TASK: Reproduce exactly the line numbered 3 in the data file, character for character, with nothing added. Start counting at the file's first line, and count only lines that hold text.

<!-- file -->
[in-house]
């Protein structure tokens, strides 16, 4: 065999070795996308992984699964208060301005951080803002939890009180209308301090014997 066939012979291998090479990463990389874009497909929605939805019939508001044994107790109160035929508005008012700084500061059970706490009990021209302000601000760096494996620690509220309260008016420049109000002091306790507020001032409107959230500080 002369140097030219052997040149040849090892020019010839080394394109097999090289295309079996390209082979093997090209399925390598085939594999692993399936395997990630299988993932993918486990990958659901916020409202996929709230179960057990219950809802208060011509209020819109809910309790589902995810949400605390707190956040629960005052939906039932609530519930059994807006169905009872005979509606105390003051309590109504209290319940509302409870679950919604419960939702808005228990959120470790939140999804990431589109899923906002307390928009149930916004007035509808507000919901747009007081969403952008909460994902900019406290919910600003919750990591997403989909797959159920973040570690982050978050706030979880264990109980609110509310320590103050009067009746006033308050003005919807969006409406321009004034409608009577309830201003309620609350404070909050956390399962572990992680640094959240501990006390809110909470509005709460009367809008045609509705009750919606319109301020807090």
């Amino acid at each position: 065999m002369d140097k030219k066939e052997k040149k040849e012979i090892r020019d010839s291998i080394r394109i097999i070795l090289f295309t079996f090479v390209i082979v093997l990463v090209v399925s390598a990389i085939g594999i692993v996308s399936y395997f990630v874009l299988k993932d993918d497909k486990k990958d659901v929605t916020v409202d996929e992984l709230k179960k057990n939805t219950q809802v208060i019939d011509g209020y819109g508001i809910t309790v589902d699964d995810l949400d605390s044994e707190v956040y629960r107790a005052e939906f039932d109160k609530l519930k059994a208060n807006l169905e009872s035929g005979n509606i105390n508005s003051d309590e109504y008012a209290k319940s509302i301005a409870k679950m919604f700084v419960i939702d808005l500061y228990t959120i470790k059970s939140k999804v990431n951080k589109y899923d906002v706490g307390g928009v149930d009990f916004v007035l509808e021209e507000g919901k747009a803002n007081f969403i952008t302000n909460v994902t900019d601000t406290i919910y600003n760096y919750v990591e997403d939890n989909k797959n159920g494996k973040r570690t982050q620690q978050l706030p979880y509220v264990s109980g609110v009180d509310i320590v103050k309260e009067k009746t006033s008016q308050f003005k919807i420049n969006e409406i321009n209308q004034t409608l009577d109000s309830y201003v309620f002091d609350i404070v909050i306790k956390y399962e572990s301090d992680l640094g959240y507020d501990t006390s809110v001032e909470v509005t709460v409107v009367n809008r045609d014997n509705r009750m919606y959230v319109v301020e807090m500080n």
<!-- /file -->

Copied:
């Amino acid at each position: 065999m002369d140097k030219k066939e052997k040149k040849e012979i090892r020019d010839s291998i080394r394109i097999i070795l090289f295309t079996f090479v390209i082979v093997l990463v090209v399925s390598a990389i085939g594999i692993v996308s399936y395997f990630v874009l299988k993932d993918d497909k486990k990958d659901v929605t916020v409202d996929e992984l709230k179960k057990n939805t219950q809802v208060i019939d011509g209020y819109g508001i809910t309790v589902d699964d995810l949400d605390s044994e707190v956040y629960r107790a005052e939906f039932d109160k609530l519930k059994a208060n807006l169905e009872s035929g005979n509606i105390n508005s003051d309590e109504y008012a209290k319940s509302i301005a409870k679950m919604f700084v419960i939702d808005l500061y228990t959120i470790k059970s939140k999804v990431n951080k589109y899923d906002v706490g307390g928009v149930d009990f916004v007035l509808e021209e507000g919901k747009a803002n007081f969403i952008t302000n909460v994902t900019d601000t406290i919910y600003n760096y919750v990591e997403d939890n989909k797959n159920g494996k973040r570690t982050q620690q978050l706030p979880y509220v264990s109980g609110v009180d509310i320590v103050k309260e009067k009746t006033s008016q308050f003005k919807i420049n969006e409406i321009n209308q004034t409608l009577d109000s309830y201003v309620f002091d609350i404070v909050i306790k956390y399962e572990s301090d992680l640094g959240y507020d501990t006390s809110v001032e909470v509005t709460v409107v009367n809008r045609d014997n509705r009750m919606y959230v319109v301020e807090m500080n």